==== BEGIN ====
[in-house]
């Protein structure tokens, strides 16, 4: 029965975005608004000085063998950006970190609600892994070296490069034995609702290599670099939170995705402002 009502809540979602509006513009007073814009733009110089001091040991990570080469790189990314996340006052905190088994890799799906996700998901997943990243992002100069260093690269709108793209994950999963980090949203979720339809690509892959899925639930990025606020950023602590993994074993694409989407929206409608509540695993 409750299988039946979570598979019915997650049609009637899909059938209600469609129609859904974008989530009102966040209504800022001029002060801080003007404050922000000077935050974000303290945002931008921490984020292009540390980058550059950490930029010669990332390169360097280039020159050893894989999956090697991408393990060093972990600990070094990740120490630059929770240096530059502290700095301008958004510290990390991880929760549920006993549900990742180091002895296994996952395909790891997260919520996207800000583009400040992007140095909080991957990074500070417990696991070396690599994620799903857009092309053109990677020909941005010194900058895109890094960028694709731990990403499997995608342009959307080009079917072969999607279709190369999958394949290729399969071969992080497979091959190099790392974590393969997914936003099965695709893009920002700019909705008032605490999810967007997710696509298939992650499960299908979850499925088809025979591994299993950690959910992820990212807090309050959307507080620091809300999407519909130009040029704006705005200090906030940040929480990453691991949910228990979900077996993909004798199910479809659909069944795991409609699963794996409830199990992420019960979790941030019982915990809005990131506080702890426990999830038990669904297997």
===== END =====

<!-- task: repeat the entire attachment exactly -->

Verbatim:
[in-house]
């Protein structure tokens, strides 16, 4: 029965975005608004000085063998950006970190609600892994070296490069034995609702290599670099939170995705402002 009502809540979602509006513009007073814009733009110089001091040991990570080469790189990314996340006052905190088994890799799906996700998901997943990243992002100069260093690269709108793209994950999963980090949203979720339809690509892959899925639930990025606020950023602590993994074993694409989407929206409608509540695993 409750299988039946979570598979019915997650049609009637899909059938209600469609129609859904974008989530009102966040209504800022001029002060801080003007404050922000000077935050974000303290945002931008921490984020292009540390980058550059950490930029010669990332390169360097280039020159050893894989999956090697991408393990060093972990600990070094990740120490630059929770240096530059502290700095301008958004510290990390991880929760549920006993549900990742180091002895296994996952395909790891997260919520996207800000583009400040992007140095909080991957990074500070417990696991070396690599994620799903857009092309053109990677020909941005010194900058895109890094960028694709731990990403499997995608342009959307080009079917072969999607279709190369999958394949290729399969071969992080497979091959190099790392974590393969997914936003099965695709893009920002700019909705008032605490999810967007997710696509298939992650499960299908979850499925088809025979591994299993950690959910992820990212807090309050959307507080620091809300999407519909130009040029704006705005200090906030940040929480990453691991949910228990979900077996993909004798199910479809659909069944795991409609699963794996409830199990992420019960979790941030019982915990809005990131506080702890426990999830038990669904297997």